Basic science: understanding experiments
Basic science: understanding experiments

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Basic science: understanding experiments

Week 2: Unique properties of water


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Welcome to Week 2. Your experiments so far have shown us two important things-- water can make up a large amount of the content of an everyday food, and water can pass through semipermeable barriers such as cell walls. That means that the water content of, in our case, a cucumber is not necessarily constant over time.
Now you were probably aware of those things, but the implications are massive. Personally, I find it amazing that very small scale physical processes such as osmosis have the potential to be an energy source in the future. On the way, you've also learned how to make and record observations in a systematic way, how to plot graphs, and how to interpret your data.
Now, both of the experiments revealed some important facts about water. And this week, you're going to do another simple experiment that will reveal something astonishing. You're going to freeze some common liquids to see how their properties differ when they change their physical state from liquid into a solid.
It's straightforward and I'm sure you can guess at least some of the results in advance. But as you will see, the implications of two of the results are amazing. In fact, it's not an exaggeration to say to the experiment reveals that the physical properties of one of the liquids you will freeze are fundamental to life on our planet, and perhaps even to life on the other planets in the universe. As you untangle and interpret what your observations and results mean, you'll learn about the three main states of matter-- solids, liquids, and gases. So without more ado, let's get started.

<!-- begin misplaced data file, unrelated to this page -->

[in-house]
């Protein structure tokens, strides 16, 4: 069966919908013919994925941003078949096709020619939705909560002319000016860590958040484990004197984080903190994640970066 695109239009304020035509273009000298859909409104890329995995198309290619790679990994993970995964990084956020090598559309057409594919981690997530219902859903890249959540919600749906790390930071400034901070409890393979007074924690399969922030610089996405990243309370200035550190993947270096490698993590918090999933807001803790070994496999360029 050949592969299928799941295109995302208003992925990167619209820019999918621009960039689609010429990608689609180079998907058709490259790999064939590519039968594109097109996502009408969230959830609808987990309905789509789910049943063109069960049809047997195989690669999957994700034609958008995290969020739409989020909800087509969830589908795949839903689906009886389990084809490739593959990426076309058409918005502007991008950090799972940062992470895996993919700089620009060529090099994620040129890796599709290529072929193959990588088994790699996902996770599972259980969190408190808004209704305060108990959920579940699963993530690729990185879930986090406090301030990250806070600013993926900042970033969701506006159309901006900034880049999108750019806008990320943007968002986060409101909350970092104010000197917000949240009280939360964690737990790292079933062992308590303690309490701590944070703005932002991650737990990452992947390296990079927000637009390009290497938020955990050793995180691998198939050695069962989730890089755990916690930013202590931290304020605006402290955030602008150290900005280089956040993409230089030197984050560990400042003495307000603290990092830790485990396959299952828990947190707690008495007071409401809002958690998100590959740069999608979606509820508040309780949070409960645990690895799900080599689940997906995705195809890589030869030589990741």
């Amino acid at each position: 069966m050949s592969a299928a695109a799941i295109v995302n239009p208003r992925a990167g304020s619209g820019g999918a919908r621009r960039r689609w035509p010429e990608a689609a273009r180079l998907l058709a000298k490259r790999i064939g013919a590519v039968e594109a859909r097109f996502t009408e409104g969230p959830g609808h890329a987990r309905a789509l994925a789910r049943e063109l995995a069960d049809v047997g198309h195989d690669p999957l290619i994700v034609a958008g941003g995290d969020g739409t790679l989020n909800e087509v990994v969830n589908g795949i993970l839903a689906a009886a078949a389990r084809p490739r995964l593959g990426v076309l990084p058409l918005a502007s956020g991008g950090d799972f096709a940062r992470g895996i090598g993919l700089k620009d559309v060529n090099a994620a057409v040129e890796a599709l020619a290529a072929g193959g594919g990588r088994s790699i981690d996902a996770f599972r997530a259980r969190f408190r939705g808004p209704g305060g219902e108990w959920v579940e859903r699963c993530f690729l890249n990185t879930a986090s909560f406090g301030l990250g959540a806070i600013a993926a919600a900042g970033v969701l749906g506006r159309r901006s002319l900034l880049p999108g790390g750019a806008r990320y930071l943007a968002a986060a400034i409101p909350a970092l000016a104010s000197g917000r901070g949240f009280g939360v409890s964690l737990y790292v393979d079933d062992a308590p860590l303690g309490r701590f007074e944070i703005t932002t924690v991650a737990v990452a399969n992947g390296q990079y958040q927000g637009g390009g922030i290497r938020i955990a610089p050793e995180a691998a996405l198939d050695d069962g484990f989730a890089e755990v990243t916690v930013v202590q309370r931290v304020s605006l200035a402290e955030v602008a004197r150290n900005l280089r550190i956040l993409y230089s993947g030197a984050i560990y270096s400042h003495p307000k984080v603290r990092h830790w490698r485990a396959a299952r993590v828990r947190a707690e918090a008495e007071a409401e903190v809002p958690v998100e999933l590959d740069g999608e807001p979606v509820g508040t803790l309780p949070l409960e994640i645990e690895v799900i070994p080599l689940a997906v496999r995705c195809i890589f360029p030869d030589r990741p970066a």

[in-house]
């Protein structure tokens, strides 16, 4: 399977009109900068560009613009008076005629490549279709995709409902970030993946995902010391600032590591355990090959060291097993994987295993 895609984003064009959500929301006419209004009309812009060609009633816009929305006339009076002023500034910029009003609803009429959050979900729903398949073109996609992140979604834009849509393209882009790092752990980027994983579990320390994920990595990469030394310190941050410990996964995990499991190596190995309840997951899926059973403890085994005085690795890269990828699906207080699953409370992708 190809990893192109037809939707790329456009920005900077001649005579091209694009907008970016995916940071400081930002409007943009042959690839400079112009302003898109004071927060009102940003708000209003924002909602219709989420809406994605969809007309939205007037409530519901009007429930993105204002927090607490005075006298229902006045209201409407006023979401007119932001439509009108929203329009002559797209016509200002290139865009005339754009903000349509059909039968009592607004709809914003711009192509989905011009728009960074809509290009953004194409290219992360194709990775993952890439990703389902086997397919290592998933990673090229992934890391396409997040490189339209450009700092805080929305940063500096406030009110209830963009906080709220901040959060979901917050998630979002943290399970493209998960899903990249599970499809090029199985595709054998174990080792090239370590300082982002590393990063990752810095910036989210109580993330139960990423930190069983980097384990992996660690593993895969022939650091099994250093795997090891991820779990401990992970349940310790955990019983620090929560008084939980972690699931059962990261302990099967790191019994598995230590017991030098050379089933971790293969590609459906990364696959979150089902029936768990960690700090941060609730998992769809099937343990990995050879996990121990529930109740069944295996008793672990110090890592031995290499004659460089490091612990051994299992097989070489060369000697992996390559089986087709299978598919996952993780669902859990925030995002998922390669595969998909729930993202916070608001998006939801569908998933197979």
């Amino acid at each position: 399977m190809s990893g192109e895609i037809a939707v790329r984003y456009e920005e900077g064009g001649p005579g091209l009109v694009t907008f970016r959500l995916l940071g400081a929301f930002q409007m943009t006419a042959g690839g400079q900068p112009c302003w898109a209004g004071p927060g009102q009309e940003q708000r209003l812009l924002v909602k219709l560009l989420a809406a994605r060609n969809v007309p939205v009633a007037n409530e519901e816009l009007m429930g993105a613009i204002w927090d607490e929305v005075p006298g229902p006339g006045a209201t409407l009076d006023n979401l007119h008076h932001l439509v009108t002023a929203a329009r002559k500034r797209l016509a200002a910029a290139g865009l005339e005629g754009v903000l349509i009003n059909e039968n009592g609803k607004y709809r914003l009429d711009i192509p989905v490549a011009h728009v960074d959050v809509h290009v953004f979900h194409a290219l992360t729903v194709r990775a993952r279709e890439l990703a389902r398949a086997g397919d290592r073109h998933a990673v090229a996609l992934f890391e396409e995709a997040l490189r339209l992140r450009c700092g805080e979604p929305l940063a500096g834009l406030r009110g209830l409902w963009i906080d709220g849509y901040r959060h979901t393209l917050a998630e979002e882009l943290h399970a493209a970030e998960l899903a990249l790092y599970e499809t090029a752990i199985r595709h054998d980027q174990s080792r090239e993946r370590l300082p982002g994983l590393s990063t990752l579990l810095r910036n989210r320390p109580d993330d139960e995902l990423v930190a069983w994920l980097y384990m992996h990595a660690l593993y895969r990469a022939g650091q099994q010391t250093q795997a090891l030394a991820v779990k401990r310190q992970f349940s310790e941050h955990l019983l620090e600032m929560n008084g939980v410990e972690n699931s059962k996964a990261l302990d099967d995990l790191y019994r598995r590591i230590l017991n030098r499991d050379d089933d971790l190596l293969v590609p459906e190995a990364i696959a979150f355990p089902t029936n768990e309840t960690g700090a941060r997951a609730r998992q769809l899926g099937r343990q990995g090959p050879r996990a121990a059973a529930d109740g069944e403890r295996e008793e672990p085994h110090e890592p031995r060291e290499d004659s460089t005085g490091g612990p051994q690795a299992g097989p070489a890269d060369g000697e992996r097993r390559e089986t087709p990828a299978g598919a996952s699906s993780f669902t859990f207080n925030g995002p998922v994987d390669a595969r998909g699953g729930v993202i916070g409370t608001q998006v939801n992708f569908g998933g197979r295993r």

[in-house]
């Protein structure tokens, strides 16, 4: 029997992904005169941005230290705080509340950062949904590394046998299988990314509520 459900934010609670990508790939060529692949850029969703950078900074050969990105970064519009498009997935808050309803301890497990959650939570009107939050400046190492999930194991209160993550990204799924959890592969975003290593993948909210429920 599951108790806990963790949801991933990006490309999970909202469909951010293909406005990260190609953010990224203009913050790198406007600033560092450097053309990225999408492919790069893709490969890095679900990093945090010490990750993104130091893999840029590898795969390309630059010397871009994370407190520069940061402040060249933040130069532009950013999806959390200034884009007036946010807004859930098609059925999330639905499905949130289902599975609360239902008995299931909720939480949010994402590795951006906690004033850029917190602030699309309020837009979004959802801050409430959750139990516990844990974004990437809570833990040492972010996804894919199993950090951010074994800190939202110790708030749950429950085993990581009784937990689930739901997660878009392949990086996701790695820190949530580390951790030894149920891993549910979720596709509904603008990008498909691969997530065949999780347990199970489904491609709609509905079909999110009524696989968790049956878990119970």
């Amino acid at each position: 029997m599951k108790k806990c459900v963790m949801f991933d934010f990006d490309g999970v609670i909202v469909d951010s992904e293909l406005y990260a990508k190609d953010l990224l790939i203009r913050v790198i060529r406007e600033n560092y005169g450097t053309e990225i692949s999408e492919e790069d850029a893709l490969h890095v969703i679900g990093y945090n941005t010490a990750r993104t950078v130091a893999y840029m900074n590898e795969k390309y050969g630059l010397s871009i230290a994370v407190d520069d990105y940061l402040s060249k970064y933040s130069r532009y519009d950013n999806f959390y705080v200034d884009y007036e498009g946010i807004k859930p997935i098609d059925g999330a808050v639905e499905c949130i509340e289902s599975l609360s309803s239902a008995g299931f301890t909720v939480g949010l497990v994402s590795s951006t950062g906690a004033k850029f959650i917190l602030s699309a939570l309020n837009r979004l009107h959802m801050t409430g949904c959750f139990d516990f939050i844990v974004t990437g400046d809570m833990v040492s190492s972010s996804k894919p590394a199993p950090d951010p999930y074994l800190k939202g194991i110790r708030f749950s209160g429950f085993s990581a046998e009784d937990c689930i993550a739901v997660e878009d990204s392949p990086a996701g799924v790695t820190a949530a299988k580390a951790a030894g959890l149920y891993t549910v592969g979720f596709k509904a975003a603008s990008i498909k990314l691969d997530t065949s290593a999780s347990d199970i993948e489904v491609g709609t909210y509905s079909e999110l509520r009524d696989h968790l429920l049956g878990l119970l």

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This week, you are going to perform an experiment to investigate how the physical properties of common liquids change when they are frozen.

Like last week, this simple experiment can be performed in your kitchen, but the science behind your results goes far beyond it. In fact, the physical properties of one of the liquids you will freeze are fundamental to life on our planet.

As you work through this week, try and remember the scientific techniques you covered last week, such as making precise measurements, recording data and observations and interpreting any results.

So, clear some space in your freezer and get started!

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